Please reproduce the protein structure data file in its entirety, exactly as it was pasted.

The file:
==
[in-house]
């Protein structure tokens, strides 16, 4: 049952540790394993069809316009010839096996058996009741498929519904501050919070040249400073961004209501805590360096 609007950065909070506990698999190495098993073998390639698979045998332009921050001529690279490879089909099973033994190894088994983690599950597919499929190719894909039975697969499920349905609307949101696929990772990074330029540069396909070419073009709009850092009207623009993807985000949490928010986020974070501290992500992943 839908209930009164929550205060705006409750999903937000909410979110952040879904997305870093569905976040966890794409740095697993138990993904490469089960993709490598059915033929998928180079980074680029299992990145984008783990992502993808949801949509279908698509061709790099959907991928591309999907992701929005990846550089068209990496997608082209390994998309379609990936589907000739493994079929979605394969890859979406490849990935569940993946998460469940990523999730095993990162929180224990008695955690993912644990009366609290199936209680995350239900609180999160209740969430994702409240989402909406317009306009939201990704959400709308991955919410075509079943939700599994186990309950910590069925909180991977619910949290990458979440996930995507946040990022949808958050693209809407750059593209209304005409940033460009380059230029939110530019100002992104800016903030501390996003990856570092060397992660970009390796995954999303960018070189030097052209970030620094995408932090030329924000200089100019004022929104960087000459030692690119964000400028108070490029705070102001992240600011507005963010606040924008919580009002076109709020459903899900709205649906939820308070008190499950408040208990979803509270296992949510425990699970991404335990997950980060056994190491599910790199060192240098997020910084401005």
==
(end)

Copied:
[in-house]
């Protein structure tokens, strides 16, 4: 049952540790394993069809316009010839096996058996009741498929519904501050919070040249400073961004209501805590360096 609007950065909070506990698999190495098993073998390639698979045998332009921050001529690279490879089909099973033994190894088994983690599950597919499929190719894909039975697969499920349905609307949101696929990772990074330029540069396909070419073009709009850092009207623009993807985000949490928010986020974070501290992500992943 839908209930009164929550205060705006409750999903937000909410979110952040879904997305870093569905976040966890794409740095697993138990993904490469089960993709490598059915033929998928180079980074680029299992990145984008783990992502993808949801949509279908698509061709790099959907991928591309999907992701929005990846550089068209990496997608082209390994998309379609990936589907000739493994079929979605394969890859979406490849990935569940993946998460469940990523999730095993990162929180224990008695955690993912644990009366609290199936209680995350239900609180999160209740969430994702409240989402909406317009306009939201990704959400709308991955919410075509079943939700599994186990309950910590069925909180991977619910949290990458979440996930995507946040990022949808958050693209809407750059593209209304005409940033460009380059230029939110530019100002992104800016903030501390996003990856570092060397992660970009390796995954999303960018070189030097052209970030620094995408932090030329924000200089100019004022929104960087000459030692690119964000400028108070490029705070102001992240600011507005963010606040924008919580009002076109709020459903899900709205649906939820308070008190499950408040208990979803509270296992949510425990699970991404335990997950980060056994190491599910790199060192240098997020910084401005």